“Oh this is the night, it’s a beautiful night
And we call it bella notte.”
from Lady and the Tramp‘s “Bella Notte”
I ordered four books today, which I expect to receive next week: Bullet by Laurell K. Hamilton, The Particular Sadness of the Lemon Cake by Aimee Bender, The Passage by Justin Cronin, and then Rick Steves’ Italian Phrase Book and Dictionary by, well, isn’t it obvious?
The fourth book is one I’m particularly excited about because its purchase was inspired by the book I am currently reading, Elizabeth Gilbert’s Eat, Pray, Love. It is Gilbert’s quest for pleasure in Italy that left me jealous, envious, and hungry for not only the food she eats on her travels (including the best pizza in the world) but of the language she learns through study and practice with true Romans. But I’m not here to summarize, only to warn you that if you have never traveled to another country, then don’t read of Gilbert’s ventures through Italy (I am near-finished with this first section of her memoir; next is her journey to India).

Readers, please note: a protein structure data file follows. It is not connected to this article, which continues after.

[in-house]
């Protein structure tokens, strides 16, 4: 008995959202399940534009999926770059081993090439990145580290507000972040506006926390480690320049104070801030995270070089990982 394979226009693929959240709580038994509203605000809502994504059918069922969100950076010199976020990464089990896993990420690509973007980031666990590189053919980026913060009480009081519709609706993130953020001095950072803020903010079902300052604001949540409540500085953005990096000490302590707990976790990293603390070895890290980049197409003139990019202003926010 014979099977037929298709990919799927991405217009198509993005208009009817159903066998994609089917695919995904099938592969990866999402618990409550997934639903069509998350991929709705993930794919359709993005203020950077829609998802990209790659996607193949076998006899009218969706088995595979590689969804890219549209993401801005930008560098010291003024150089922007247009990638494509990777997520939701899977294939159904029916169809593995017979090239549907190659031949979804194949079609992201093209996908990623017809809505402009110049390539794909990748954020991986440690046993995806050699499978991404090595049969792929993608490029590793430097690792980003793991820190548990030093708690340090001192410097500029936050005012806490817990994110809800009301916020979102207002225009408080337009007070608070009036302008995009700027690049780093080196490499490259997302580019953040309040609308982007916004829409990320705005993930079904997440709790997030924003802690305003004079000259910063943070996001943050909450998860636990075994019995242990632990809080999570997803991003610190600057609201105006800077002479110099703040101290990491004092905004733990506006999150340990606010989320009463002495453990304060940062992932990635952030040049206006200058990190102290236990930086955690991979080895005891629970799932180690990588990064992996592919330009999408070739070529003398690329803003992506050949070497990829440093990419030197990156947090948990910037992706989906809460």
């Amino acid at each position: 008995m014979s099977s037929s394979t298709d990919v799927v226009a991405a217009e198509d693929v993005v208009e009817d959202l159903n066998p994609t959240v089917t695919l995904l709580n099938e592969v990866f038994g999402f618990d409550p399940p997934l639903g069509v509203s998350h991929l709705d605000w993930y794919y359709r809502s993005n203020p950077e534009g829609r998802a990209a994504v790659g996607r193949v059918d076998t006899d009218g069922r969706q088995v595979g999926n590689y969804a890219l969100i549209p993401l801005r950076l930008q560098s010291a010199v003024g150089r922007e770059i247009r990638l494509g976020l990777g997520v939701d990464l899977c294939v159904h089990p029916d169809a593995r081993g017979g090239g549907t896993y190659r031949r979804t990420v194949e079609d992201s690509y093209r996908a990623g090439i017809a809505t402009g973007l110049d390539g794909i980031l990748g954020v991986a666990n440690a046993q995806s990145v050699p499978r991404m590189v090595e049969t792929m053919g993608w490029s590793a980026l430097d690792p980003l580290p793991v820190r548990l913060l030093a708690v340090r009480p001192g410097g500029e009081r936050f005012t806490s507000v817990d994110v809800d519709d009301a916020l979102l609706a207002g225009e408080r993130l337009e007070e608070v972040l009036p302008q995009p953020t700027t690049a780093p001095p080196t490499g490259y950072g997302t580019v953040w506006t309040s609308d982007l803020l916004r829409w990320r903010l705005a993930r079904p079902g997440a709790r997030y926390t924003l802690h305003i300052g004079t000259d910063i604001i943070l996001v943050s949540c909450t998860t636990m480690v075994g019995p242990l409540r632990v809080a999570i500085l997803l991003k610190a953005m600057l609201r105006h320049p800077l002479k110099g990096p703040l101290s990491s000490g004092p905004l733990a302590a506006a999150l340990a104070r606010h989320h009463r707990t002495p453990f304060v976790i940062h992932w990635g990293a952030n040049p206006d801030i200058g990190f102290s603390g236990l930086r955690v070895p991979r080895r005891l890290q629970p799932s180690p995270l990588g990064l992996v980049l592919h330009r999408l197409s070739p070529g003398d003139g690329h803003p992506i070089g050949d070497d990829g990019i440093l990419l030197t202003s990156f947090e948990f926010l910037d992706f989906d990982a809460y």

But why do I want to attempt learning Italian (at least some phrases)? It is not just because of the book (though the book often feels like an infomercial for the Italian language), but because my grandmother, Nicoletta, was Italian. Before she passed away, she would speak to her nursing home roommate in foreign whispers. I couldn’t understand any of it, but it was all my grandmother would speak for several weeks; it is when she seemed happiest even with all the grim. Now all I have left of her is a photograph and my middle name: Nicole.
So in honor of her and in a quest to teach myself something outside the realm of publishing, I will attempt the language of Dante, the language of love.
Veni. Vidi. Vici.